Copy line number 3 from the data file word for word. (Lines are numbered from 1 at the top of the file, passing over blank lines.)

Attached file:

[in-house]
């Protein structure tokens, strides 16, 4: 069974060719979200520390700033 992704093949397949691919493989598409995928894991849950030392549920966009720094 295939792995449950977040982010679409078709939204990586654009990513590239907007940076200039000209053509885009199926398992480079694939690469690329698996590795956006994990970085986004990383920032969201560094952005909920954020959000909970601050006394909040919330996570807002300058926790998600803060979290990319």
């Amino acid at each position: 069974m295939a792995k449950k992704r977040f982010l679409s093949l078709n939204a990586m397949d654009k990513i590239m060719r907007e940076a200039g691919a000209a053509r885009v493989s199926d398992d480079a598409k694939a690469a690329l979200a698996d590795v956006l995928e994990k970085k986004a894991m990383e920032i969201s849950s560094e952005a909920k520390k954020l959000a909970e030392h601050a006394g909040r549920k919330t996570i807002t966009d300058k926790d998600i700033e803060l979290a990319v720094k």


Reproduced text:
């Amino acid at each position: 069974m295939a792995k449950k992704r977040f982010l679409s093949l078709n939204a990586m397949d654009k990513i590239m060719r907007e940076a200039g691919a000209a053509r885009v493989s199926d398992d480079a598409k694939a690469a690329l979200a698996d590795v956006l995928e994990k970085k986004a894991m990383e920032i969201s849950s560094e952005a909920k520390k954020l959000a909970e030392h601050a006394g909040r549920k919330t996570i807002t966009d300058k926790d998600i700033e803060l979290a990319v720094k």